A closer view: A team of geoscientists take a moment to document their visit to outcrops (above and below) in Mexico’s Eocene Turbidites facies in the Sierra de Chiapas.
PHOTO COURTESY OF ERNESTO MIRANDA, PEMEX
Mexico is experiencing a tectonic shift in its energy regimen, and AAPG Vice President-Regions Alfredo Guzmán is at the core of the vortex of change.
Energy reforms went into effect last November that are hoped to give the state-owned Petróleos Mexicanos (PEMEX) the flexibility it requires to halt an ongoing and alarming slump in production.
A key provision is the formation of a five-person “Comisión Nacional de Hidrocarburos” (CNH), a new federal agency under the secretary of energy’s purview that has the expertise and authority to regulate and supervise exploration and production decisions.
Guzmán is one of the five, all appointed by Mexico’s President Felipe Calderón.
“I had just hung up the phone hearing that I was elected as an AAPG vice president Cregious when the phone instantly rang again – it was from the (Mexico) Energy Ministry,” Guzmán said, “telling me of the appointment.”
The Task at Hand
The commission’s charge will set technical exploration strategies and standards for Mexico oil and gas fields, including rules on reservoir management and production practices.
The new law confirms PEMEX’s monopolyover the country’s oil and gas, but the secretary for energy has seen broader authority over energy planning and policy.
Previously, decisions on projects have been based on the Ministry of Finance’s assessments of the likely short-term revenues, since PEMEX provides about 40 percent of the country’s budget revenues.
One of the aims of the energy reform was to improve regulatory supervision of PEMEX while focusing the company more on being an operator, with the CNH playing a significant role in attracting private companies as contractors.
The reform also has given the CNH a hugely significant tool – relaxation of the rules governing how PEMEX contracts for services.
While the law expressly bars production sharing agreements, risk service and other similar agreements, PEMEX now will be permitted to give incentives to contractors for achieving set goals such as cost savings or productivity improvements, and clauses to compensate for variations in market prices of supplies, equipment and the acquisition of new information.
This is a sea-change from the previous regimen, which shackled potential PEMEX project partners.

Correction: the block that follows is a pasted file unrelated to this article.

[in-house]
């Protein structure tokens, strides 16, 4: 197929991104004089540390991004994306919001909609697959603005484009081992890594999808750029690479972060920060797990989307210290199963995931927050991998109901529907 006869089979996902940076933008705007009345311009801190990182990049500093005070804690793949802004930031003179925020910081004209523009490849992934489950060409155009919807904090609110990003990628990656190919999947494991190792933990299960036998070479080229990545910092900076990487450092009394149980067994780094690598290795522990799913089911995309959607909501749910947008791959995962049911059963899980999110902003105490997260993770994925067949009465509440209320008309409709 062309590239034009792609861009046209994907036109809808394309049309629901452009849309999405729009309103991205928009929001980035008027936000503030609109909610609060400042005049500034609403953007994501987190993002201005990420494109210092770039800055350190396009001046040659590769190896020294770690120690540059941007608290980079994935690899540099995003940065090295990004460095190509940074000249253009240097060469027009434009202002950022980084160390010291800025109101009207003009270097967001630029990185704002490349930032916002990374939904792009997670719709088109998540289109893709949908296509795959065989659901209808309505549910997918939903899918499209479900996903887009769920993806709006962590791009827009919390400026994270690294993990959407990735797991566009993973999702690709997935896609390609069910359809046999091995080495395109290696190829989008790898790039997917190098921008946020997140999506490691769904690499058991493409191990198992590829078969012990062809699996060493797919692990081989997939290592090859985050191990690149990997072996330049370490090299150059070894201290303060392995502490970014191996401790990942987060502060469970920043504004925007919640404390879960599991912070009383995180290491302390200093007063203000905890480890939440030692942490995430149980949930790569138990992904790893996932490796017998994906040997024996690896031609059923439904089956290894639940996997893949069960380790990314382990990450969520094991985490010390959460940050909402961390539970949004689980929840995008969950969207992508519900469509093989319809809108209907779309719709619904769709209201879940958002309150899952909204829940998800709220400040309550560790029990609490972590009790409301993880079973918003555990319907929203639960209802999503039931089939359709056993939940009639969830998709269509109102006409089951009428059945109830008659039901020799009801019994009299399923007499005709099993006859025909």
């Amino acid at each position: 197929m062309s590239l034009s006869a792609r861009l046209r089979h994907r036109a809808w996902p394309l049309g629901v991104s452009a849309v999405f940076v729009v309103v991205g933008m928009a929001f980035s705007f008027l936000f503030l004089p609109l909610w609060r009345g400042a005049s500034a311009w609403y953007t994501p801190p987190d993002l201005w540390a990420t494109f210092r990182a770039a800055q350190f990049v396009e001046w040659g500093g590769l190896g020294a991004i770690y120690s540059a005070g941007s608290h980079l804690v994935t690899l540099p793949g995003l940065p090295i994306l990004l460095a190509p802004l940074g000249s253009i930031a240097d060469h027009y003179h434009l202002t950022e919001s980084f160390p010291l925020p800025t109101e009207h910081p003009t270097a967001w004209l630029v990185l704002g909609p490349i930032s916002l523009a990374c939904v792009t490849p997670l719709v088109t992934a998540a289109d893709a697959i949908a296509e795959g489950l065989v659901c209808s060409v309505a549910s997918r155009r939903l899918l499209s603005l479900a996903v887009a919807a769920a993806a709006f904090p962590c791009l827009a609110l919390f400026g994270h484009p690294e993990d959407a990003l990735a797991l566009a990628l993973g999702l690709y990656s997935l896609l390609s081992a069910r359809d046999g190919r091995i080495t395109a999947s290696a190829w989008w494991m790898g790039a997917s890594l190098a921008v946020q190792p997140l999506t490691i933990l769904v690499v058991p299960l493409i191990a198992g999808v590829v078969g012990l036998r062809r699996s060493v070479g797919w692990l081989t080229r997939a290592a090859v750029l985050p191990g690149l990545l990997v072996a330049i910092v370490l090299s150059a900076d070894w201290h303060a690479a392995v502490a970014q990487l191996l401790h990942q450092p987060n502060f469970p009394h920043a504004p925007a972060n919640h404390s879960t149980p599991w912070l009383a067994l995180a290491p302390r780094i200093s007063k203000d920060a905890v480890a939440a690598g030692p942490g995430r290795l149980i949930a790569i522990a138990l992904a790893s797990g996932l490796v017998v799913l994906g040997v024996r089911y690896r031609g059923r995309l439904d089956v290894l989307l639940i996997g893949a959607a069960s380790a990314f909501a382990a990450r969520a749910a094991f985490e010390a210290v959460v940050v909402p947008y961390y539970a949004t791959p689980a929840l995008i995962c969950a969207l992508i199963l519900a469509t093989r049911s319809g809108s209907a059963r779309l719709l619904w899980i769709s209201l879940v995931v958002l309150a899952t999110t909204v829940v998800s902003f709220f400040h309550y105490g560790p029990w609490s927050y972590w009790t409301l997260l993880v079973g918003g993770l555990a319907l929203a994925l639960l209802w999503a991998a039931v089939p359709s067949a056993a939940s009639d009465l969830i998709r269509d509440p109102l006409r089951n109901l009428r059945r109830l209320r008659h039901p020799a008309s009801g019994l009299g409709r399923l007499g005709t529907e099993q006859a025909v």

The reforms come none too soon. For instance, PEMEX has reported the offshore Cantarell Field in 2008 was producing 974,000 bod, slumping 37 percent from the previous year. Cantarell, discovered in 1976, was producing about 60 percent of the oil production of Mexico, the world’s number six oil producer. At its peak in 2004, Cantarell was producing 2.193 million bod.
With 10 productive basins and two that are highly prospective – including the deep Gulf of Mexico – Guzmán is confident a turnaround is possible.
“Look at the Chicontepec Field onshore in central Mexico,” Guzmán said. “Geologically, the Chicontepec is highly analogous to the Spraberry Trend Field in the Midland Basin in Texas.
“The Spraberry was discovered in 1948 and, like Chicontepec (discovered in 1931), was considered to be uneconomic,” he said. “The geology is similar, but the development histories are hugely different.
“Both are located in mature producing regions where numerous other fields, including fields with significantly less original hydrocarbon in place but with better reservoirs, have produced millions of barrels of oil and billions of cubic feet of gas,” he said.
Similarly, Guzmán continued, both Spraberry and Chicontepec are giant oil fields contained within extensive, low porosity and low permeability submarine fan reservoirs. Each field has a gross interval of approximately 1,000-1,500 feet, with multiple reservoirs less than 10,000 feet deep. Sand-prone intervals are laterally extensive and can be correlated regionally, but do have localized channeling. Both fields produce from solution-gas drive.
“Over 18,000 wells have been drilled in the Spraberry,” Guzmán said, “and less than 2,000 in Chicontepec.”
A 2002 paper Guzmán co-authored with AAPG member Chris Cheatwood of Pioneer Natural Resources, stated “Managing drilling costs, fracturing technology and controlling production costs along with economies of scale have allowed the Spraberry to be developed. Developing the Chicontepec field using similar methods would add significant reserves and production volumes for Mexico.”
Chicontepec is estimated to contain 140 billion barrels of original oil in place and 35 trillion cubic feet of associated gas in a series of stacked Late Paleocene to Eocene-age reservoirs covering approximately 3,800-square kilometers.
Another AAPG member, Noel Tyler, wrote in a 2004 paper, “Like its close analog, the Spraberry Trend of the Permian Basin, the Chicontepec is pervasively saturated, and like the Spraberry, is considered a candidate for secondary recovery.”
Both Guzmán and Tyler agree there are many challenges to be overcome before waterflooding can be initiated in the Chicontepec – including the indigenous population’s small villages and diverse cultures that need to be approached in an appropriate manner, Guzmán said.
“To be sure, there is a lot of geology to be done,” Guzmán said, “but with the right technology and the appropriate exploration and production plan, the Chicontepec is an example that Mexico can reach the potential that has been envisioned.”